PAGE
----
Findings from a new trial suggest that lowering dialysis temperatures does not lead to improved patient outcomes, despite previous studies suggesting otherwise.
Published in The Lancet, the four-year trial of more than 15,000 patients was done in 84 of 97 hemodialysis centers in Ontario, and, in terms of the number of patients, it was the largest hemodialysis trial ever published worldwide.
The study was done through the Schulich School of Medicine & Dentistry, Lawson Health Research Institute and ICES Western.
The standard temperature for dialysis—a life-sustaining treatment for patients with kidney failure—is approximately 36.5 C, which is similar to a human’s body temperature. But over the past several years, there have been small studies suggesting that cooler dialysis temperatures could reduce the risk of cardiovascular-related deaths and hospitalizations and better maintain blood pressure during hemodialysis treatments.
“Previous studies have been limited, especially in numbers, yet the practice of lowering the dialysate temperature has grown in popularity,” said Dr. Amit Garg, associate dean of clinical research at Schulich Medicine & Dentistry, Lawson Health Research Institute scientist and site director for ICES Western.
“We wanted to determine if lowering the dialysate temperature would help people live longer and healthier, so we collected high-quality evidence to make sure we’re doing the right thing for patients, including measuring symptoms and how people felt on the dialysis.”
Over the course of the trial, the research team examined outcomes of both standard and cooler dialysis treatments—more than 4.3 million in total—integrated into routine care delivery and making use of the data automatically collected during the course of treatment.
Hemodialysis centers were randomized to provide dialysis using dialysate set at either the standard temperature or a lowered temperature of 0.5 C to 0.9 C below each patient’s measured pre-dialysis body temperature, with a lowest recommended temperature of 35.5 C.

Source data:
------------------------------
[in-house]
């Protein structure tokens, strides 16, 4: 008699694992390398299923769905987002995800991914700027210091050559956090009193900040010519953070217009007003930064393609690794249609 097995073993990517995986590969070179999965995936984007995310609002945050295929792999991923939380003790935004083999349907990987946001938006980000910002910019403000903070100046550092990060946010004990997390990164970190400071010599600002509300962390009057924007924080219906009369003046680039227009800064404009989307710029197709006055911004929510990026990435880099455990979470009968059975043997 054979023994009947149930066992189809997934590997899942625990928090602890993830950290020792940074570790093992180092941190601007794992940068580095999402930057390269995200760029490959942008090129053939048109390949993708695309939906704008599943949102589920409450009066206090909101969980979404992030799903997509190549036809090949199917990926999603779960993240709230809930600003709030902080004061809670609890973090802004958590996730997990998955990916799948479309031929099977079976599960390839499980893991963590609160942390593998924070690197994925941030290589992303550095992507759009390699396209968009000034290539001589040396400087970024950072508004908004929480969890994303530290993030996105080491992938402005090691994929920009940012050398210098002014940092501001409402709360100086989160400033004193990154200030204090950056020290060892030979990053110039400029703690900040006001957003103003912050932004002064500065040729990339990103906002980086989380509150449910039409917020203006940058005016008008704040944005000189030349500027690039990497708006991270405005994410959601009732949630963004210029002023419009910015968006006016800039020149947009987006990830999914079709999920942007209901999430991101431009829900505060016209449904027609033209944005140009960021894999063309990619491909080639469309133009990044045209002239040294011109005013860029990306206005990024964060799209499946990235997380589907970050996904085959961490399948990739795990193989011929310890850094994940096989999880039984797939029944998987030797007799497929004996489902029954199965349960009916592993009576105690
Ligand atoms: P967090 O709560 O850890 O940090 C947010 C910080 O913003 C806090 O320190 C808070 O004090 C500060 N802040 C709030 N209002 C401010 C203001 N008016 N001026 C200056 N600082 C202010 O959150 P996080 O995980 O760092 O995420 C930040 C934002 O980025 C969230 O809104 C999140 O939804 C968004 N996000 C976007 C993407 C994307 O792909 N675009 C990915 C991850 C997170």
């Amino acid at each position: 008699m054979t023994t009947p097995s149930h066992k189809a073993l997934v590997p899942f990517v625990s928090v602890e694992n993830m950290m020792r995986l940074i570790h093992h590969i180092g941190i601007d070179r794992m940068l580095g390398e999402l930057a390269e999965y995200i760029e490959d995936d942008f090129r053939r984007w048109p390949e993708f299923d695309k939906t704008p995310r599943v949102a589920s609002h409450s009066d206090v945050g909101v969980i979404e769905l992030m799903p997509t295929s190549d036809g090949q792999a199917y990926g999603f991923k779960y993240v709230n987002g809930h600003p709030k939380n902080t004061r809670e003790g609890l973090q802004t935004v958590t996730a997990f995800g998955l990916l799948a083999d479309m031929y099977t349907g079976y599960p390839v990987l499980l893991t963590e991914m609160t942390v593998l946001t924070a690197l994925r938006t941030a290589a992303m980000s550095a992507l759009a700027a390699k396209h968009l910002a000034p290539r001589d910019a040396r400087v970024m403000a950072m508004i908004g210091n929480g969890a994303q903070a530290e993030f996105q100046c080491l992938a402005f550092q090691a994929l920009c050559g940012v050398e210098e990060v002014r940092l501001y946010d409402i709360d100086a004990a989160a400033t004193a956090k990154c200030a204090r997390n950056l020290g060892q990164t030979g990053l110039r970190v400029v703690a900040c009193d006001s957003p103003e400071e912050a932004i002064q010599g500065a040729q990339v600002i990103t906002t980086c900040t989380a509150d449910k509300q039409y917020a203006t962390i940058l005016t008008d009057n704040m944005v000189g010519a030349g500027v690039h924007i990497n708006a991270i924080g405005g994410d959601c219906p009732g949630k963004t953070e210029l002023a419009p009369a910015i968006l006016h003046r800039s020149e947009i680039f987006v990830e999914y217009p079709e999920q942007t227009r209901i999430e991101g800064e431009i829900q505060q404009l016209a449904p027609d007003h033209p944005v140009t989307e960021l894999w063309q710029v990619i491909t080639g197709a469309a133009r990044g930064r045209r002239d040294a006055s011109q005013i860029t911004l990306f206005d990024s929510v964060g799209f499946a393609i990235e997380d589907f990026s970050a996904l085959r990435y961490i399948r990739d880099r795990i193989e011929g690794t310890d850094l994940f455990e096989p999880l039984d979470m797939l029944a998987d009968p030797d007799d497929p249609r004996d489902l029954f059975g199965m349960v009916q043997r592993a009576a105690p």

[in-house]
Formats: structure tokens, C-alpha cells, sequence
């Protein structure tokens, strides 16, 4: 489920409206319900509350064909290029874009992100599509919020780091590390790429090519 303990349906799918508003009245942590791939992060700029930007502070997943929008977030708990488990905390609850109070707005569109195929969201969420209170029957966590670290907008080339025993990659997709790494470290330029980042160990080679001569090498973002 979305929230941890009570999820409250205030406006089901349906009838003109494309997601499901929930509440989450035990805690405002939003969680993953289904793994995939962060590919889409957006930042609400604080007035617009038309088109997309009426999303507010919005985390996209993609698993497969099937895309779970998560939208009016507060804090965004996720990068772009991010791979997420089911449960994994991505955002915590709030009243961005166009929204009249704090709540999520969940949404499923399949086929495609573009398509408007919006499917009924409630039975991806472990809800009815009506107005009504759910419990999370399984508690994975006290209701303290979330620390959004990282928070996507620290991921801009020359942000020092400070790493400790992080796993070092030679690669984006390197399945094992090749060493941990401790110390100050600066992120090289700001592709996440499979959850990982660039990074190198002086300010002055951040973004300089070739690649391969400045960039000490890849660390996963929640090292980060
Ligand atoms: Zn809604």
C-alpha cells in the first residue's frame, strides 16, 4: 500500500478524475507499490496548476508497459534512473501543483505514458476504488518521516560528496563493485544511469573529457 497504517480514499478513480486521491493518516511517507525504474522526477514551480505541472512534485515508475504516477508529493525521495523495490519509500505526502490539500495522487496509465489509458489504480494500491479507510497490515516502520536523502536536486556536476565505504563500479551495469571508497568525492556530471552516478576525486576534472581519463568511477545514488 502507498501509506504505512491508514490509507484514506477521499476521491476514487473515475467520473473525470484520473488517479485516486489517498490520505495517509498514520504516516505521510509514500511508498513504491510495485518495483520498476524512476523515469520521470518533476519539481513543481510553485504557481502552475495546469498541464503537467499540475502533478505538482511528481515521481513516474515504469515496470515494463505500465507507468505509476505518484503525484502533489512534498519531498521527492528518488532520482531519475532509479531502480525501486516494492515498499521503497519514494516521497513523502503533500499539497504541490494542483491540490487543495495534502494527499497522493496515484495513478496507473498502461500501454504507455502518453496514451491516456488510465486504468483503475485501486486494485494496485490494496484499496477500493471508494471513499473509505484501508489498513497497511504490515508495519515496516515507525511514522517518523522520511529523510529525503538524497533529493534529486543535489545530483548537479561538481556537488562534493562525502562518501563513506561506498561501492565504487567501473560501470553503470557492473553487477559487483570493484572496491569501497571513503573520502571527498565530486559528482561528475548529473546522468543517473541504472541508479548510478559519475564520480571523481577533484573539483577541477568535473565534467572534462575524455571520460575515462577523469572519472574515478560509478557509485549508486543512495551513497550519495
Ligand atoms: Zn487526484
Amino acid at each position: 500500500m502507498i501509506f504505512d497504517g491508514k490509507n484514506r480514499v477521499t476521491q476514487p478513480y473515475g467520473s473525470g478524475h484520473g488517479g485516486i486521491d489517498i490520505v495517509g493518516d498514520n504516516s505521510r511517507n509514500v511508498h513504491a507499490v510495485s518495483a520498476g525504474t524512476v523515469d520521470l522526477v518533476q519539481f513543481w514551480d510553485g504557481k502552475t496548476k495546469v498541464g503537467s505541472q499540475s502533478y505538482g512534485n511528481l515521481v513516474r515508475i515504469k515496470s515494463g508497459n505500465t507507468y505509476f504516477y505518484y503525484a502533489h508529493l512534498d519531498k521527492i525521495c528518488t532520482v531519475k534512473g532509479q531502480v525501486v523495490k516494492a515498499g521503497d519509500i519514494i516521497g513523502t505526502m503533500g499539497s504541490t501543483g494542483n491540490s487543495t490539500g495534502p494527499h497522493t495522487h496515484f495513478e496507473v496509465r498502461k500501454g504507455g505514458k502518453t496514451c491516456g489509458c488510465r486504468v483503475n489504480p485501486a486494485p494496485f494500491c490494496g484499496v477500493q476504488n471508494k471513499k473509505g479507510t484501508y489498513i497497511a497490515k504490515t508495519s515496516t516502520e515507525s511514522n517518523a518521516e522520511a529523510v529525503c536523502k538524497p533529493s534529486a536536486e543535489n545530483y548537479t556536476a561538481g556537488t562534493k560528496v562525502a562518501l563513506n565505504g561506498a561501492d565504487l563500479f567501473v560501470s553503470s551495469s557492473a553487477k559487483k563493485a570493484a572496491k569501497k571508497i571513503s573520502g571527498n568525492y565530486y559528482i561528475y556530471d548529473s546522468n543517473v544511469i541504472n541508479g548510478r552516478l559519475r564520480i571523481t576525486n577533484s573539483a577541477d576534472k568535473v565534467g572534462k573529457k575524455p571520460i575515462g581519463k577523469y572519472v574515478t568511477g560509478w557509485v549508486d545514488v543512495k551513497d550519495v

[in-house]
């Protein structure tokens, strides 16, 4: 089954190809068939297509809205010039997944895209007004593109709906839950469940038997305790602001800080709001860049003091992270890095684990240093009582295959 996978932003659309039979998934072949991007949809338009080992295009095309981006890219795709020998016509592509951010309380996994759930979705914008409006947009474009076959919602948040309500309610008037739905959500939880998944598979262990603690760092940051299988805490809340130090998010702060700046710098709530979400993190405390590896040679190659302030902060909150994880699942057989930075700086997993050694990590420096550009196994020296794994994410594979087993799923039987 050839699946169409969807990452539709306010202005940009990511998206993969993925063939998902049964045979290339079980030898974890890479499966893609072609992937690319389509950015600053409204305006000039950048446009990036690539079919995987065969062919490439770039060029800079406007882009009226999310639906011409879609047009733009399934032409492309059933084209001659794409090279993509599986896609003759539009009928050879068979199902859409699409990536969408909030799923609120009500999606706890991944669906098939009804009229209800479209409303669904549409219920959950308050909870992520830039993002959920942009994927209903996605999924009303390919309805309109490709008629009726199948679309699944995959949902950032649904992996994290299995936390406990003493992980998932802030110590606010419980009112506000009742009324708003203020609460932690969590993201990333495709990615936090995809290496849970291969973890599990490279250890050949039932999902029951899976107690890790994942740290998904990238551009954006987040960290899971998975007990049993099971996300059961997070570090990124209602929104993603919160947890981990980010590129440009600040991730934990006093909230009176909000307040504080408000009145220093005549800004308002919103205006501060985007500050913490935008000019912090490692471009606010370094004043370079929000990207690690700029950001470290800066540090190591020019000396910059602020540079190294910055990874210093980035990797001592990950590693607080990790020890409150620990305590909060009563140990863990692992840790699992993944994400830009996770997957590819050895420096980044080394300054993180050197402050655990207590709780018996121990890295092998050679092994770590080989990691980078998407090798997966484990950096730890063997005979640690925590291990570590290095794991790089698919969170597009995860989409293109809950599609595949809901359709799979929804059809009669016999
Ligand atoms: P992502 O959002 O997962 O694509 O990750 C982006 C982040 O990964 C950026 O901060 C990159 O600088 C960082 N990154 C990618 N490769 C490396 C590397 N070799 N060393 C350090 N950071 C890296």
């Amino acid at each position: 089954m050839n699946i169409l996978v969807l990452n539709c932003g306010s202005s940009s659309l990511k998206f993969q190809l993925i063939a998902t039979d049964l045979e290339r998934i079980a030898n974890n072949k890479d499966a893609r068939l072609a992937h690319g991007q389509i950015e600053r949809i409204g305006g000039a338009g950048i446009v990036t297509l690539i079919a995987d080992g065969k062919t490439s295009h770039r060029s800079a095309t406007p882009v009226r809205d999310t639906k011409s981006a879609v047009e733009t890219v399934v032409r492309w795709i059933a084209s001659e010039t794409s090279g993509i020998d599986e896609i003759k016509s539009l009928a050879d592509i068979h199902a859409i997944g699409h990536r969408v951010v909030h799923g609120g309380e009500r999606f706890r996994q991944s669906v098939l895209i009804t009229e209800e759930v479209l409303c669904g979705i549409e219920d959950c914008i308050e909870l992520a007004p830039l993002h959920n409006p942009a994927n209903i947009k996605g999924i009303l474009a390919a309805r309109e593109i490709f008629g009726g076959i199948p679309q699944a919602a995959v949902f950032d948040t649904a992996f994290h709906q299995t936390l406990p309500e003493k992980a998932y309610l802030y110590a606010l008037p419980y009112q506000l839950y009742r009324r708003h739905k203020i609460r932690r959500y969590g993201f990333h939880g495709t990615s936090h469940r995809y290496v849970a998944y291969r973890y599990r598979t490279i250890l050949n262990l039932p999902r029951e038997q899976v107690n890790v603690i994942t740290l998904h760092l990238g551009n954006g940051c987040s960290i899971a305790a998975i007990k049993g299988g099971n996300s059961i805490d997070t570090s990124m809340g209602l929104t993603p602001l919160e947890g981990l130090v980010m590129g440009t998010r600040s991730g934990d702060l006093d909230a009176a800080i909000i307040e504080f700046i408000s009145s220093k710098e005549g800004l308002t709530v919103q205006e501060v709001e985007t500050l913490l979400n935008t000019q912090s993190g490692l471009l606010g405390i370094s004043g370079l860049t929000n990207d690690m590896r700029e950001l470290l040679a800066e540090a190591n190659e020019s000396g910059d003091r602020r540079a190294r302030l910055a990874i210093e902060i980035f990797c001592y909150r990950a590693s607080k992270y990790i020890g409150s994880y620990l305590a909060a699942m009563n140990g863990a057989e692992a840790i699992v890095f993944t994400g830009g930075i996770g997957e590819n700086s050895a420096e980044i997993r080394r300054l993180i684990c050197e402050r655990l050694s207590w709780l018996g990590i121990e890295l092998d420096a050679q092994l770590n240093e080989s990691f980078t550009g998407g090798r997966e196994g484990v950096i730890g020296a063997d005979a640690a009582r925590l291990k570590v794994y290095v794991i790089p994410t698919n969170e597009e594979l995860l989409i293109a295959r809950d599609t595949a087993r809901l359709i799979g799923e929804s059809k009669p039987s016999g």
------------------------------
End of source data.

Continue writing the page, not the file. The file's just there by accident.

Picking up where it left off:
“We did not see any benefits to patients who had the lowered temperature and no improvements to cardiovascular health. Some patients experienced discomfort from the lower dialysis temperature,” said Garg. “The results suggest we should not be adopting lower dialysate temperatures as a center-wide policy, and its utility in select patient care warrants scrutiny.”
New trial methodology
This study is an example of a pragmatic trial, which is designed to streamline the clinical trials process for appropriate interventions, making it easier and more cost-effective for researchers to test potential health innovations and treatments.
Led by Garg, the Accelerating Randomized Trials (ART) Platform aims to equip researchers with streamlined tools, advice and experience to facilitate efficient trials for new therapies, treatment options and medical innovations.
“Clinical trials can be very costly, complex and challenging to run, which can mean significant delays in bringing potential new treatments and therapies to market,” said Garg. “Through our platform, we can help researchers—from Schulich Medicine & Dentistry and beyond—design and run trials that are efficient, safe, cost-effective and streamlined.”
Large-scale pragmatic trials—like the MyTemp trial led by Garg—test simple, scalable, and sustainable interventions in a real-world, day-to-day, clinical care setting. Such trials allow all patients who receive care in that setting to be included in the trial. As a result, many patients who are excluded from traditional trials are included in pragmatic trials, leading to findings that accurately reflect the intervention’s impact in real-world settings and on real-world populations.
“Through our Pragmatic Trials Stream, we will support the conduct of more large-scale trials to efficiently identify treatments that can improve the outcomes and healthcare of patients. Much like we did here, we can integrate these trials into routine healthcare and use existing data sources to track trial outcomes,” said Garg. “Done well, these trials yield valid and highly generalizable results, faster than traditional trials and at a fraction of the cost by testing solutions which are simple, scalable, and sustainable.”